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17 Oct 2017

Twisted in His Own Way: Jesse Blaze Snider Is a Possible Highlight at the Desert Moon Metal Fest

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Jesse Snider. Jesse Snider.

Twisted Sister frontman Dee Snider is a fiery, creative force—and the apple doesn’t fall far from the tree: The same can be said about his son, Jesse Blaze Snider.

Jesse Blaze Snider has found success in many different areas of the entertainment industry, and is slated to bring his show to the Desert Moon Metal Festival in Morongo Valley on Sunday, Oct. 22.

But first, a note of caution: Sunday’s headliner, Jack Russell’s Great White, pulled out of the festival earlier this week, saying he had not been paid. The promoter, Paul Allen, apologized on Facebook—at one point saying only one or two tickets had been sold—and insisted the show would go on. Pictures posted of the decidedly unconventional festival site have also raised eyebrows. Therefore, you may want to proceed with caution—by watching the festival’s Facebook page for updates, for starters.

Anyway, back to Jesse Blaze Snider: He said that going into music was not a choice, but rather a calling.

“There was no decision, Snider said. “I just love music. I was raised on music, and I was raised with MTV on all of the time in the background, because my dad wasn’t really around at that time of my life. I was born just as the explosion of Twisted Sister happened, so I sort of missed out on the presence of him in my life in the early years. I adored him and loved watching him on MTV. … MTV was just on in the house all the time so I could catch a glimpse of him, and I was exposed to every type of music under the sun. My dad got me (interested in) the Blues Brothers; my mom got me into the Muppets, and I was writing songs since I began to speak. I used to write love songs for all my little girlfriends, and on it went.”

He said he’s made attempts to transition out of music.

“I’m a very successful voiceover actor, and that’s actually what pays my bills,” Snider said. “I’m usually just overexposing myself doing music stuff, because I haven’t wanted to go the corporate route and compromise my artistic integrity. Being independent is expensive, though, and I’ve thought, ‘OK, maybe it’s time for me to be done with this’ a few times. Either the universe seems to pull me back in, or the people around me demand me to change my mind, because they believe I’m good.”

As an independent artist, Snider has put out most of his work himself.

“I’ve recorded probably about five albums at this point, but they’ve all been released mostly online,” he said. “I did a very minor release last year to get it into the ears of my fans who have been waiting for a long time. I don’t even have a big fan base, but I do have a very loyal group of people who have been following me for a long time.

“I’m 35 years old, and I’ve been in the business doing comic books, music, voiceovers and hosting as a VJ on MTV2 when I was 19. Starting from that time, there are people who have become aware of me. I’m not very good at promoting myself, but those who do get to know me, they know I’ll talk to them and get back to them, and that I’m very gracious. … They’ve been asking me for stuff forever. I’ve been sitting on all this music, and I need people to be excited about what I’m doing before getting other people to support me. I’ve put out this album called 16, and it was a nice success, but I didn’t promote it, and it was meant to go to my fan base. That’s been working, and I’m going to be releasing something with Spectra Music called Rock and Roll Ain’t Dead Yet.”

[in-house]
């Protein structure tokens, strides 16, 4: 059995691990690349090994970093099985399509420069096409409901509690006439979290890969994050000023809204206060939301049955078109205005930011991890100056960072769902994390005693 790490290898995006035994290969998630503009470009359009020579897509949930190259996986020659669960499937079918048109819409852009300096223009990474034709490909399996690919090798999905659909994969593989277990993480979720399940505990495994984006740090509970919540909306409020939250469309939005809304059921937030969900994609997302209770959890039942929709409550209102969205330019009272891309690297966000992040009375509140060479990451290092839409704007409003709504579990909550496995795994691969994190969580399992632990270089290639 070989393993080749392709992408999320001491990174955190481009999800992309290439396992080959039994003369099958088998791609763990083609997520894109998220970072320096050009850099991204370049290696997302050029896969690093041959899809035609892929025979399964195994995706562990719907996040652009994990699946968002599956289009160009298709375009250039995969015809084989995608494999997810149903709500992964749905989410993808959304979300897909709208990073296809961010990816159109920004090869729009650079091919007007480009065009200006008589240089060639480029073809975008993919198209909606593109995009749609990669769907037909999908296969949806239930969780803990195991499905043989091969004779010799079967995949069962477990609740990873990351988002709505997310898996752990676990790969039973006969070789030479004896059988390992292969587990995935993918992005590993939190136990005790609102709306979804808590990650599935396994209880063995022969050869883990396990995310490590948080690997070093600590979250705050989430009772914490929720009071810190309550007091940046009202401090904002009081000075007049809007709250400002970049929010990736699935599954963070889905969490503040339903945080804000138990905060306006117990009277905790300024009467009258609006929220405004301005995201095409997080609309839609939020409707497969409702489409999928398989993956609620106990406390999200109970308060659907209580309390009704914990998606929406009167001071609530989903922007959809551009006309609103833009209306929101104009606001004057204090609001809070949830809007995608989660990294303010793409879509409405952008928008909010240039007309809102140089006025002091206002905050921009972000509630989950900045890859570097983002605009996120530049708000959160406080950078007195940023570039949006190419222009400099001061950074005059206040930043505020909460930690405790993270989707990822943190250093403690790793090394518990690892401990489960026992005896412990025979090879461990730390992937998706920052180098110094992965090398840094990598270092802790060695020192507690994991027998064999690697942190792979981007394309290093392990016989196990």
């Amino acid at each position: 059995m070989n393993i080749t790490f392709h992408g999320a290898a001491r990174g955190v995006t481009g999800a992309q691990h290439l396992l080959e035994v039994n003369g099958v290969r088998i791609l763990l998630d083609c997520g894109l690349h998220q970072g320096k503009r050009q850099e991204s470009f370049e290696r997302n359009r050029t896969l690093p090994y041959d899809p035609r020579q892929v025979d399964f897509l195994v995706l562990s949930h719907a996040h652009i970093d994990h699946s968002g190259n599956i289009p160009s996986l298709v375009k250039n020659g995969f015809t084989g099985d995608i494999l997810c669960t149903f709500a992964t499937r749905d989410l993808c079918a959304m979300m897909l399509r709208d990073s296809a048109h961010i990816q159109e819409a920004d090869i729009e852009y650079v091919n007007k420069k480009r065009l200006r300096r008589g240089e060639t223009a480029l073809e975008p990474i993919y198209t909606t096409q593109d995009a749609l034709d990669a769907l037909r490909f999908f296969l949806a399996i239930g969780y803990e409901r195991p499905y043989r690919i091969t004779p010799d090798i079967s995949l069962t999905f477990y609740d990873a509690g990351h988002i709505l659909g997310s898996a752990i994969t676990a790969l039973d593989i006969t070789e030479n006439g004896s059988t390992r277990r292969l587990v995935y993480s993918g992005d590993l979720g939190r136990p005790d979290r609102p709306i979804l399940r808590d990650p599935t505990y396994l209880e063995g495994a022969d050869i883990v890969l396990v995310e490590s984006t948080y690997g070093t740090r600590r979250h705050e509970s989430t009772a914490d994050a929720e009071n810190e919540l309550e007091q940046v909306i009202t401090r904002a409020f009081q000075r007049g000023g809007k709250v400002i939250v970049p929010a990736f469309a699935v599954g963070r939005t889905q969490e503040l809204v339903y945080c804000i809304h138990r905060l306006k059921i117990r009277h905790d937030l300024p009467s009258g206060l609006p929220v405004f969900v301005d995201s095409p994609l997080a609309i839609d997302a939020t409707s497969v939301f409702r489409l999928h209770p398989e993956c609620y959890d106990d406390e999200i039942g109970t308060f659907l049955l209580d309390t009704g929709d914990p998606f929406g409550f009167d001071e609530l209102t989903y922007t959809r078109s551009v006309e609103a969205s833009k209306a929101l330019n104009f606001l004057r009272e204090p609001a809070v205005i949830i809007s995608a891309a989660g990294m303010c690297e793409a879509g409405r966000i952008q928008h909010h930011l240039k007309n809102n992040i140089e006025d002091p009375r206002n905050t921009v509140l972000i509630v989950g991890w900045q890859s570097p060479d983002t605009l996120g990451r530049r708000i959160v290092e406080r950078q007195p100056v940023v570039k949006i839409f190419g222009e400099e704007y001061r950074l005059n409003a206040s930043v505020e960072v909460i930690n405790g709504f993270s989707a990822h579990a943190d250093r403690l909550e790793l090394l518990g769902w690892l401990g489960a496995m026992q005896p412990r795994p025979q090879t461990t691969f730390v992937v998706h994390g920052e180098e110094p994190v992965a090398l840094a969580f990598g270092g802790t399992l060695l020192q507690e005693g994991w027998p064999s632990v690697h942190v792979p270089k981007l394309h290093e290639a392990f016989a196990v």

His latest release, Black Light District, came with an entirely different concept.

Black Light District is my favorite, because it’s the only album (of mine) that’s perfect,” he said. “It’s perfect artistic impression. It was exactly everything I was trying to say and how I wanted to say it. Image Comics put out a comic book last year in support of it, and it was perfect. Basically, we did these comic book music videos for each song—we did six mini-comics. I very rarely step off the stage or finish what I’m doing and think, ‘It’s perfect!’”

Melding comics and music has been done in the past—by KISS, for example.

“It’s not easy, but I do see the avenues where they connect. I’ve been trying to connect them for many years, because I write comic books,” Snider said. “I’ve written for Marvel; I’ve written for DC; and I’ve written for Disney/Pixar. I have been in that industry for a long time. I go to these conventions to promote comic books and hang out with friends, and I always want to do a concert while I’m there and do something fun. A lot of these conventions are run by normal, everyday people, and they don’t know how to set up a concert. They’ll run out of money, and there’s no room in the budget for it, and you think, ‘Do I want to go there and do something crappy?’ I’ve thought about going and doing some acoustic things, but that’s generally not my A-game. Black Light District might be that thing, though, and I’m looking to do something with a two-man operation where I can go with a keyboard player and do the songs with a good sound system and a projector showing the animated versions of the song.”

Snider said attendees can expect a great performance from him at the festival—along with a few other things.

“Aggression! Profanity! Energy!” he said.

The Desert Moon Metal Festival will take place Saturday, Oct. 21 and Sunday, Oct. 22 at 51010 Livingston Drive, in Morongo Valley. Tickets start at $25. For tickets or more information, visit dmmf.yapsody.com, or visit the event’s Facebook page.

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